Our best option, given the impending curtailment of the Affordable Care Act, is to enthusiastically support single-payer healthcare, or Medicare for all. We need to establish healthcare as a right, not a business. We also need to enable our single-payer plan to negotiate with the pharmaceutical companies and keep prescription drugs at a reasonable price. We need to do this now! Healthcare for all!

Mark Kausler
Glendale

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Richmond’s not about truth

How does someone as lacking in self-awareness as Ray Richmond still have a column? Every other week it’s another juvenile temper tantrum in print. After eight years of the liberal media taking their marching orders from the Democratic White House and then during the election from the DNC (Donna Brazille gave Hillary the CNN debate questions), we are finally saying no to an oppressive media monopoly that slanted heavily left. They used Orwellian Newspeak and demonized anyone that wasn’t part of their agenda.

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Example, if you believed in traditional marriage, the headline was anti-gay. If you believe a man should not be allowed in a woman’s room with young girls because one day he self-identifies as a female, you are called “transphobic.” It’s leftist language like that which has caused a distrust; it’s totalitarian. Our way or you’re a hater.

So I’m sorry, Ray, you and your friends have nothing to do with shining a light on the truth, as you foolishly and self-righteously state. Where was the truth in the Michael Brown story that fueled a riot? He did not say, “hands up, don’t shoot.” Where are the facts to debunk the false liberal narrative that all cops are racists gunning for unarmed black men? Nowhere. No truth, just propaganda. Agitprop. Read Heather MacDonald’s book, “The War on Cops” for truth. She uses FBI stats from the Obama administration to shine real light on truth.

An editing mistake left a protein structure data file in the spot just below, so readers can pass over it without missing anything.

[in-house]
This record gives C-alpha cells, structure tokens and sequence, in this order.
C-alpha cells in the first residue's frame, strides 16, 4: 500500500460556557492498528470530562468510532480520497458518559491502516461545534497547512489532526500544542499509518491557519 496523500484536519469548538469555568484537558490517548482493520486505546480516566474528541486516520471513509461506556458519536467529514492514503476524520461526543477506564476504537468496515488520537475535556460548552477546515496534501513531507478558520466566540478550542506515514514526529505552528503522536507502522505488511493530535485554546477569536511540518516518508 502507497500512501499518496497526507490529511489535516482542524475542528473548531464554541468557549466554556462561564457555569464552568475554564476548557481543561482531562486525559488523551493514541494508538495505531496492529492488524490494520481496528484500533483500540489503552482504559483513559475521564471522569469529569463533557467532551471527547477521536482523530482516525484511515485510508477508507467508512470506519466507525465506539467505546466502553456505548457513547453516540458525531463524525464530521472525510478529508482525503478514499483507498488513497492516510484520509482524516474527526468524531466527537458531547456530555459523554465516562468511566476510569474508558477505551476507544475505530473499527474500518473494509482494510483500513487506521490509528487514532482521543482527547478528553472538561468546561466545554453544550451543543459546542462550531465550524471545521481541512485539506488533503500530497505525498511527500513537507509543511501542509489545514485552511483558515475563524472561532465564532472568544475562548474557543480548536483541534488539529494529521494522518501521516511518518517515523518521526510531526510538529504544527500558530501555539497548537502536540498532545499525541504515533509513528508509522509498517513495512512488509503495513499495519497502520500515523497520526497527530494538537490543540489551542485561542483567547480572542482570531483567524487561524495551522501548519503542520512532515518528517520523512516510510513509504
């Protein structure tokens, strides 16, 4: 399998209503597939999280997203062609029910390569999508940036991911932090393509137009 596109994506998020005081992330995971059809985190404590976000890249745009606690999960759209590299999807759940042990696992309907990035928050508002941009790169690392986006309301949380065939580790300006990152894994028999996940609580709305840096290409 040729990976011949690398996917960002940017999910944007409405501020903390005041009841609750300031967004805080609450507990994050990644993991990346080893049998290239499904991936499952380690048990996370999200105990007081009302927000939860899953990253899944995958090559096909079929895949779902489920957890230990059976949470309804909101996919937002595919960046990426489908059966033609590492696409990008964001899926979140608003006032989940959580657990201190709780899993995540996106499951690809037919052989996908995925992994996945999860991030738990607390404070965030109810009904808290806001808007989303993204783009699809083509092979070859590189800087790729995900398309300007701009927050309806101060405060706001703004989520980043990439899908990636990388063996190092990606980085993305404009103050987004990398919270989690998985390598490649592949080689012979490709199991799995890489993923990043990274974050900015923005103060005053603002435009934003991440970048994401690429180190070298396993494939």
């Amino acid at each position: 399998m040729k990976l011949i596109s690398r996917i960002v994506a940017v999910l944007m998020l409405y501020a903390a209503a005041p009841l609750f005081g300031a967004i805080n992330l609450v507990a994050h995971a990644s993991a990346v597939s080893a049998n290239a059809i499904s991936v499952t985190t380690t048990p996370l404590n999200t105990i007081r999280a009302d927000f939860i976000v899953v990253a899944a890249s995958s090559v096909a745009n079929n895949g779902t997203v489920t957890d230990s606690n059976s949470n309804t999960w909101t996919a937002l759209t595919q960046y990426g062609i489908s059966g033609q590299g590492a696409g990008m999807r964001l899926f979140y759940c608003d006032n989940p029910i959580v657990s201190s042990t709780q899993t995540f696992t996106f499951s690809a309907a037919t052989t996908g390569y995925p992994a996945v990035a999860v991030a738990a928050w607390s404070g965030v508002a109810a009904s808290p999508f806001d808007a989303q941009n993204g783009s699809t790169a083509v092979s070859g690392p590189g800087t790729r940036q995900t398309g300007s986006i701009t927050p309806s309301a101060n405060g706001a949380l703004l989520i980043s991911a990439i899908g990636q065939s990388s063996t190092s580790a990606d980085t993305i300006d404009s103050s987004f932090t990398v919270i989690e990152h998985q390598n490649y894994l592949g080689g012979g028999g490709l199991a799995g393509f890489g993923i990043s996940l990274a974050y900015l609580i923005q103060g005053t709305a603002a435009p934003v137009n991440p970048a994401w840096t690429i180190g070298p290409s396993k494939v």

And anyone who thinks “I’m from the planet Fakecury” is a clever turn of phrase does not deserve a column.

Stan Evans
Glendale

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Asking a simple question

Now that God gave us Trump, will that same God protect us from him and his ilk?

Theodore Polychronis
Glendale

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We need to get control of rent

From the year 2000 to 2014, median income in Glendale rose 28%, from $ 41K to $ 52K. But median home valuations have risen from $ 325,000 to $ 598,000 — 84%. With the greed and bailout of Wall Street, the younger generations and the working class saw the goalposts for the American dream slip further away.

So how can the working class afford to live in Southern California? Many of us have to rent. But renting in Glendale is an unprotected situation. Eighty percent of south Glendale rents and about a third are cost-burdened, spending more than a third of their income on their rent. And unlike a majority of Los Angeles County, Glendale has no rent stabilization ordinances. Landlords are free to increase their rents at will — and some do. I met someone recently who was spending 70% of her income to live here. Another friend’s rent has gone up 30% in four years. Another’s has jumped, like clockwork, $ 100 every six months. How can renters develop roots in our community if it’s just as likely that the next park built, the next transportation center approved, the next improvement to our city sees their cost of living here skyrocket?